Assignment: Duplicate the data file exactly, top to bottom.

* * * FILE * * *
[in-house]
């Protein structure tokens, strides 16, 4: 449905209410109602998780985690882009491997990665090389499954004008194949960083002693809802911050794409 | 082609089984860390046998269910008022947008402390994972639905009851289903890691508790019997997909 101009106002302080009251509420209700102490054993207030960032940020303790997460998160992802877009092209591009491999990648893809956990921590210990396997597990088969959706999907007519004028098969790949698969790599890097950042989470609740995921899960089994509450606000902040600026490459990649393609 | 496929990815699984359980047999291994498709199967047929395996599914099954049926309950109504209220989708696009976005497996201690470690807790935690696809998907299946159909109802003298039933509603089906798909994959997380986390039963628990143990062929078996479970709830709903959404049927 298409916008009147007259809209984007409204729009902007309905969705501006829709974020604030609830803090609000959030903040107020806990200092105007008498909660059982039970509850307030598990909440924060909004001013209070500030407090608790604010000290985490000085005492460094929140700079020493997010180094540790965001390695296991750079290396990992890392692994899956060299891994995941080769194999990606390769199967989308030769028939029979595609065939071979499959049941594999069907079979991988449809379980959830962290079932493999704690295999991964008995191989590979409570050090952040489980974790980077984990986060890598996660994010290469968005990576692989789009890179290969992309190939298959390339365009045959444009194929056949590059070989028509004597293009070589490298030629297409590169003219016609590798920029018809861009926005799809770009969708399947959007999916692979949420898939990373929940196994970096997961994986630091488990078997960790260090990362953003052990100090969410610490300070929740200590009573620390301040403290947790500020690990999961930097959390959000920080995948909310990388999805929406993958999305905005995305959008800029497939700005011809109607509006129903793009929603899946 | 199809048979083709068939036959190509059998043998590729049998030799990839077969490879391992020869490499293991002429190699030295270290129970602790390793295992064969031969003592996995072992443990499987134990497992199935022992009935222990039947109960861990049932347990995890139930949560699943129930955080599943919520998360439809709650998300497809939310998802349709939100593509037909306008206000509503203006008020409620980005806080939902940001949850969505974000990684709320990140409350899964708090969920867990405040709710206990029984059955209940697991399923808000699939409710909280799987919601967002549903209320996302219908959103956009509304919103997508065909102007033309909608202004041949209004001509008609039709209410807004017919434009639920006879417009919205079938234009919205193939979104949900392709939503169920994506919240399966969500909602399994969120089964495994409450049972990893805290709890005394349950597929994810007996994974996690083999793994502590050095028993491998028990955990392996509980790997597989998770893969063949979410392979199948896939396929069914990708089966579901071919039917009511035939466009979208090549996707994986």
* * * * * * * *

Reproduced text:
[in-house]
């Protein structure tokens, strides 16, 4: 449905209410109602998780985690882009491997990665090389499954004008194949960083002693809802911050794409 | 082609089984860390046998269910008022947008402390994972639905009851289903890691508790019997997909 101009106002302080009251509420209700102490054993207030960032940020303790997460998160992802877009092209591009491999990648893809956990921590210990396997597990088969959706999907007519004028098969790949698969790599890097950042989470609740995921899960089994509450606000902040600026490459990649393609 | 496929990815699984359980047999291994498709199967047929395996599914099954049926309950109504209220989708696009976005497996201690470690807790935690696809998907299946159909109802003298039933509603089906798909994959997380986390039963628990143990062929078996479970709830709903959404049927 298409916008009147007259809209984007409204729009902007309905969705501006829709974020604030609830803090609000959030903040107020806990200092105007008498909660059982039970509850307030598990909440924060909004001013209070500030407090608790604010000290985490000085005492460094929140700079020493997010180094540790965001390695296991750079290396990992890392692994899956060299891994995941080769194999990606390769199967989308030769028939029979595609065939071979499959049941594999069907079979991988449809379980959830962290079932493999704690295999991964008995191989590979409570050090952040489980974790980077984990986060890598996660994010290469968005990576692989789009890179290969992309190939298959390339365009045959444009194929056949590059070989028509004597293009070589490298030629297409590169003219016609590798920029018809861009926005799809770009969708399947959007999916692979949420898939990373929940196994970096997961994986630091488990078997960790260090990362953003052990100090969410610490300070929740200590009573620390301040403290947790500020690990999961930097959390959000920080995948909310990388999805929406993958999305905005995305959008800029497939700005011809109607509006129903793009929603899946 | 199809048979083709068939036959190509059998043998590729049998030799990839077969490879391992020869490499293991002429190699030295270290129970602790390793295992064969031969003592996995072992443990499987134990497992199935022992009935222990039947109960861990049932347990995890139930949560699943129930955080599943919520998360439809709650998300497809939310998802349709939100593509037909306008206000509503203006008020409620980005806080939902940001949850969505974000990684709320990140409350899964708090969920867990405040709710206990029984059955209940697991399923808000699939409710909280799987919601967002549903209320996302219908959103956009509304919103997508065909102007033309909608202004041949209004001509008609039709209410807004017919434009639920006879417009919205079938234009919205193939979104949900392709939503169920994506919240399966969500909602399994969120089964495994409450049972990893805290709890005394349950597929994810007996994974996690083999793994502590050095028993491998028990955990392996509980790997597989998770893969063949979410392979199948896939396929069914990708089966579901071919039917009511035939466009979208090549996707994986």